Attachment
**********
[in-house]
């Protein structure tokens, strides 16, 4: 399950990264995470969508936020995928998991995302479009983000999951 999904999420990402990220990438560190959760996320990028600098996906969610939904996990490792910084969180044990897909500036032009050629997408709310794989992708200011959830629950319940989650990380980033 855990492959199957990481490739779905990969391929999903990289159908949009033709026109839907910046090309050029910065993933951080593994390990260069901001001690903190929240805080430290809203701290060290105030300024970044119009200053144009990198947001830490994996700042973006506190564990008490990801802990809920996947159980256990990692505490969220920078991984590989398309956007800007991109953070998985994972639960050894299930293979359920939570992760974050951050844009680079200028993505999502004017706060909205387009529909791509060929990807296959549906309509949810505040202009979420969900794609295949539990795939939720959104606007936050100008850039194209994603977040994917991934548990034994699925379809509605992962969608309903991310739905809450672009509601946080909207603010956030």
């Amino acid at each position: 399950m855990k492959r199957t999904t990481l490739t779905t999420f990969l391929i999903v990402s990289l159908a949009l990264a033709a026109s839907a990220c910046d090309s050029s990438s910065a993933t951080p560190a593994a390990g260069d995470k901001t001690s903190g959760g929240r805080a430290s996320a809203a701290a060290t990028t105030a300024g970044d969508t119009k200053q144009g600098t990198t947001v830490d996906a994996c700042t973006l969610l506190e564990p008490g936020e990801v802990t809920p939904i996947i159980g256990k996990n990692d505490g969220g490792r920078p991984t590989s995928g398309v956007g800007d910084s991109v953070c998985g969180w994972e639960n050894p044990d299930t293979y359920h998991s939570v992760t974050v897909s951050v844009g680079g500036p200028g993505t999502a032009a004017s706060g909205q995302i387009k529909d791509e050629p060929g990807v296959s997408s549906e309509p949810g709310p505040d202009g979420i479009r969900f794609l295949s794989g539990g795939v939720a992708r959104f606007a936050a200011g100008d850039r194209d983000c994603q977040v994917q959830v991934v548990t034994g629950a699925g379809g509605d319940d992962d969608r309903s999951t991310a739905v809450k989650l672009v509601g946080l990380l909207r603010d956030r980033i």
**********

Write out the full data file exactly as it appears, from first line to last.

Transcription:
[in-house]
């Protein structure tokens, strides 16, 4: 399950990264995470969508936020995928998991995302479009983000999951 999904999420990402990220990438560190959760996320990028600098996906969610939904996990490792910084969180044990897909500036032009050629997408709310794989992708200011959830629950319940989650990380980033 855990492959199957990481490739779905990969391929999903990289159908949009033709026109839907910046090309050029910065993933951080593994390990260069901001001690903190929240805080430290809203701290060290105030300024970044119009200053144009990198947001830490994996700042973006506190564990008490990801802990809920996947159980256990990692505490969220920078991984590989398309956007800007991109953070998985994972639960050894299930293979359920939570992760974050951050844009680079200028993505999502004017706060909205387009529909791509060929990807296959549906309509949810505040202009979420969900794609295949539990795939939720959104606007936050100008850039194209994603977040994917991934548990034994699925379809509605992962969608309903991310739905809450672009509601946080909207603010956030």
């Amino acid at each position: 399950m855990k492959r199957t999904t990481l490739t779905t999420f990969l391929i999903v990402s990289l159908a949009l990264a033709a026109s839907a990220c910046d090309s050029s990438s910065a993933t951080p560190a593994a390990g260069d995470k901001t001690s903190g959760g929240r805080a430290s996320a809203a701290a060290t990028t105030a300024g970044d969508t119009k200053q144009g600098t990198t947001v830490d996906a994996c700042t973006l969610l506190e564990p008490g936020e990801v802990t809920p939904i996947i159980g256990k996990n990692d505490g969220g490792r920078p991984t590989s995928g398309v956007g800007d910084s991109v953070c998985g969180w994972e639960n050894p044990d299930t293979y359920h998991s939570v992760t974050v897909s951050v844009g680079g500036p200028g993505t999502a032009a004017s706060g909205q995302i387009k529909d791509e050629p060929g990807v296959s997408s549906e309509p949810g709310p505040d202009g979420i479009r969900f794609l295949s794989g539990g795939v939720a992708r959104f606007a936050a200011g100008d850039r194209d983000c994603q977040v994917q959830v991934v548990t034994g629950a699925g379809g509605d319940d992962d969608r309903s999951t991310a739905v809450k989650l672009v509601g946080l990380l909207r603010d956030r980033i």